BLOG: The procession and cremation

Denpasar Travel Blog

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The bade (funeral tower on which the body is transported) is only ceremonial; it is not burnt. The pyre is in the background where the smoke is. (Scanned photo, apologies for poor quality).

At midday the crowd organised themselves into formation outside the house.  Family members carried the coffin out of the house and loaded it on to the funeral tower.  The procession was led by the angklung orchestra with its percussive yet delicate tones.  Immediately behind was the procession of people carrying a white banner (lancingan) over their heads, symbolizing their participation in carrying the funeral tower behind them.  The tower and body is then followed by the gamelan orchestra.

At the first junction, the platform was spun and tilted wildly to disorientate the spirit so that it would not return home.  This little frenzy is quite exciting as the eldest son of the deceased was on the tower with the body, and had to hang on tight.

Procession carrying the lancingan or white banner. (Scanned photo, apologies for poor quality).
  And let's not forget the need to dodge low power lines!  All through this, there was plenty of holy water sprinkled all around to dowse the crowd. 

At the cremation site, the body was put on the pyre and again lots of holy water.  Everyone was invited to view the body and take group photos!  This (and the visit to the home of the deceased) represented the height of our discomfort with the whole experience.  Throughout, we felt very intrusive as these were what we'd consider a very private family moments.  Our apprehensions were not entirely put to rest despite assurances from many locals.  It did help that most of the village was there rather than just their family.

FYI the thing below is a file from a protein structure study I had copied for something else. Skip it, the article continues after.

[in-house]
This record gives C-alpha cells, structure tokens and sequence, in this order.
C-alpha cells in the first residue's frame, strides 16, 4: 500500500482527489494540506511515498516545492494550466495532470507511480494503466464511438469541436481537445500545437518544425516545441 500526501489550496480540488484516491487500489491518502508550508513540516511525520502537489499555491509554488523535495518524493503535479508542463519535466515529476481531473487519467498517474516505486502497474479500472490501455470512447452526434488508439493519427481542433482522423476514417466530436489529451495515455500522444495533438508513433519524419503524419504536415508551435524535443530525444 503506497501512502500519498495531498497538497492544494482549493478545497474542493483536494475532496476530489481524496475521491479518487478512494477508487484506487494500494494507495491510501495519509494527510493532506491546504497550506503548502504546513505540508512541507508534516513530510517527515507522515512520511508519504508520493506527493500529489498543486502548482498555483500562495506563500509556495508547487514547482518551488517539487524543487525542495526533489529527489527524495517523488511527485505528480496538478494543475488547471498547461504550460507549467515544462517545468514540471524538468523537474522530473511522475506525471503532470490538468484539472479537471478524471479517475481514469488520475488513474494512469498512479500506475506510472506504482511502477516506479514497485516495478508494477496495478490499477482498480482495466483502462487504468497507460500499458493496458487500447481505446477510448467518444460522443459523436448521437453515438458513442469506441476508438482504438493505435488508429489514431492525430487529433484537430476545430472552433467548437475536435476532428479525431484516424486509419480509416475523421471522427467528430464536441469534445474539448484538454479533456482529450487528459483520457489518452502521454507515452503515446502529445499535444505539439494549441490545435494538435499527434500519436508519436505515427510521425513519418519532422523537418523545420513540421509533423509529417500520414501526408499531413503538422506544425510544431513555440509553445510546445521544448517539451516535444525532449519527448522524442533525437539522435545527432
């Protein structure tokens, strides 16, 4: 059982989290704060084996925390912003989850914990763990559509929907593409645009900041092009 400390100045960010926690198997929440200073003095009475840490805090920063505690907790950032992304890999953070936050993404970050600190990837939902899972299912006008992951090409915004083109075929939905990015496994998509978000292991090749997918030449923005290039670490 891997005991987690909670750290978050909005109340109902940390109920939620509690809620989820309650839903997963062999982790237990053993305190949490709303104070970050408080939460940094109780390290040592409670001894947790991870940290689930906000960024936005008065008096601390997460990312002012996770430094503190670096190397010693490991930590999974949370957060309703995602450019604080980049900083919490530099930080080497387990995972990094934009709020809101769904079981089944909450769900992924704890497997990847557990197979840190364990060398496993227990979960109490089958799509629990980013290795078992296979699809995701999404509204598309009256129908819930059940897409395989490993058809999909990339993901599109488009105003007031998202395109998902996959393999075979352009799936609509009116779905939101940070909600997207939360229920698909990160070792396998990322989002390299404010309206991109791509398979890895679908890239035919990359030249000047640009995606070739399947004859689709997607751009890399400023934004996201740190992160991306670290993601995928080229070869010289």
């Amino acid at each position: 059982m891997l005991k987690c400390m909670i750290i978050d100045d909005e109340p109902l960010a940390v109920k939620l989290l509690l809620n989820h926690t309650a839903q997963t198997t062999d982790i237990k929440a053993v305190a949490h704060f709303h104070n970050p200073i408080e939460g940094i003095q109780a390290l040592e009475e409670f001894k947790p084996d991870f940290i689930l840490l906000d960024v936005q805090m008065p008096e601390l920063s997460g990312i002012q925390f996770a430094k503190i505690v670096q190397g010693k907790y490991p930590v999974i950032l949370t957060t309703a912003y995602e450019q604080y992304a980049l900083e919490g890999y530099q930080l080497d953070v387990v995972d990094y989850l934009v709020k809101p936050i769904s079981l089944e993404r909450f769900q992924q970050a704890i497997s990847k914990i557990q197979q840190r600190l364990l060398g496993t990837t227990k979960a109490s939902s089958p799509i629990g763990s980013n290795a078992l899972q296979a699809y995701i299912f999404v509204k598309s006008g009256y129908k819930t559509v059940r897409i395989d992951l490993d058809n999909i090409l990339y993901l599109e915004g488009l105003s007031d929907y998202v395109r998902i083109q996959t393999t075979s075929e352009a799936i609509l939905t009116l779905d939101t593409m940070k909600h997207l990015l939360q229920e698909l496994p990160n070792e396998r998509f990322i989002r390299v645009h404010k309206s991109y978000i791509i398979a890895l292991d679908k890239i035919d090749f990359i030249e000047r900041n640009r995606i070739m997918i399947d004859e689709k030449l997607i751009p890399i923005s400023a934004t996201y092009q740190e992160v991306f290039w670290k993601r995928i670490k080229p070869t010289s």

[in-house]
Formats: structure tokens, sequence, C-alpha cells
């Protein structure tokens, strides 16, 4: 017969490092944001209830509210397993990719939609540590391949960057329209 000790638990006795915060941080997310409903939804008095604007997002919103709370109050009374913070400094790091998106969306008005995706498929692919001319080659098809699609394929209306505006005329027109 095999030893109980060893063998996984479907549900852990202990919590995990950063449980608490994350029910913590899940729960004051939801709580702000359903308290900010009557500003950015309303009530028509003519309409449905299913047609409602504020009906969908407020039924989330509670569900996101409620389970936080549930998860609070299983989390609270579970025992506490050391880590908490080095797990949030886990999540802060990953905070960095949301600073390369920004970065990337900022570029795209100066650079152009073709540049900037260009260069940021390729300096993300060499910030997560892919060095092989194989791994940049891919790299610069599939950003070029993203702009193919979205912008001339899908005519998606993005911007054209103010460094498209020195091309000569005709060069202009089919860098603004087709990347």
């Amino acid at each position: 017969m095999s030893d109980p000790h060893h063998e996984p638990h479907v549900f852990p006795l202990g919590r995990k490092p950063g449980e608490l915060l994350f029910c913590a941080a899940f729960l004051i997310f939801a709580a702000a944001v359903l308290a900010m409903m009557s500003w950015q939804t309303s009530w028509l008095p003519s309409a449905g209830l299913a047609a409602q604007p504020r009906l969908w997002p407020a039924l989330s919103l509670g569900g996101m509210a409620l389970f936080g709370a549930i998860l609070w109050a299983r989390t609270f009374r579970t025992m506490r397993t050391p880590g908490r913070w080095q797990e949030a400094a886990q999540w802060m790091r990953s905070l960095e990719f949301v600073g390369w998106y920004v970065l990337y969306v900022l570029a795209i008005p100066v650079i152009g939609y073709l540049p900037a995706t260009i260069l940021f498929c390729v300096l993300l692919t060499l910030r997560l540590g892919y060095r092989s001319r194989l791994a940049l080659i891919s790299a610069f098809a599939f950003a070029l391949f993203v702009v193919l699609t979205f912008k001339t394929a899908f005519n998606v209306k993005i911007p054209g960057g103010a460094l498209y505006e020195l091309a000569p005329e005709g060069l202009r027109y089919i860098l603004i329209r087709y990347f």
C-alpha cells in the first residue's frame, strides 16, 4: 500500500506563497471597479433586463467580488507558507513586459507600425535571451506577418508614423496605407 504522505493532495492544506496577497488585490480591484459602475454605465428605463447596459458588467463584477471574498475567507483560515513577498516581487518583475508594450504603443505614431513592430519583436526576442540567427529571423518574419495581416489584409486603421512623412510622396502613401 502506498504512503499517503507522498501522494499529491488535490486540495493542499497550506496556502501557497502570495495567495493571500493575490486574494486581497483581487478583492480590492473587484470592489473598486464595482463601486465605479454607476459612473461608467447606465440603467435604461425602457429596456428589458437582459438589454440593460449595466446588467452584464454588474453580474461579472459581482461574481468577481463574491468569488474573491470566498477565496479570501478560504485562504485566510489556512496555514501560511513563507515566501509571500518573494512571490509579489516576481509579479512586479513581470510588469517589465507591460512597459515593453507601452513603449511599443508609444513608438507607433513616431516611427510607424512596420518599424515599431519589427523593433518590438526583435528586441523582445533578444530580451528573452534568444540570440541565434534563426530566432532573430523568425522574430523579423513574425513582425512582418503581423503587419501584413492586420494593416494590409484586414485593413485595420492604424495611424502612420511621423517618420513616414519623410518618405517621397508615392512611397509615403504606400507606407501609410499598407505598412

The fire was started up ceremonially, then augmented with several gas burners with household gas cylinders attached.  The deed was done in less than an hour ...with men gambling in the adjacent clearing, children playing and others eating, chatting and generally catching up.


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As we hopped off the minibus and walked down the street it became apparent where we were headed ... towards the crowd gathered outside a house with a funeral tower (bade) and a gamelan orchestra.  We were invited into the home of the deceased where many friends and family members congregated. 

The deceased was an 80 year old woman who died of natural causes four days ago.  There appeared to be no sign of mourning.  Our guide explained that all mourning is complete by the time of the cremation, and the occasion proceeds without a hint of sadness ... in fact it is described as a celebration.  The Balinese believe that the ceremony frees the soul enabling it to be reborn, and also returns the body into the five elements of air, earth, fire, water and space. 


The bade (funeral tower on which t…
The bade (funeral tower on which …
Procession carrying the lancingan …
Procession carrying the lancingan…
photo by: dm_nana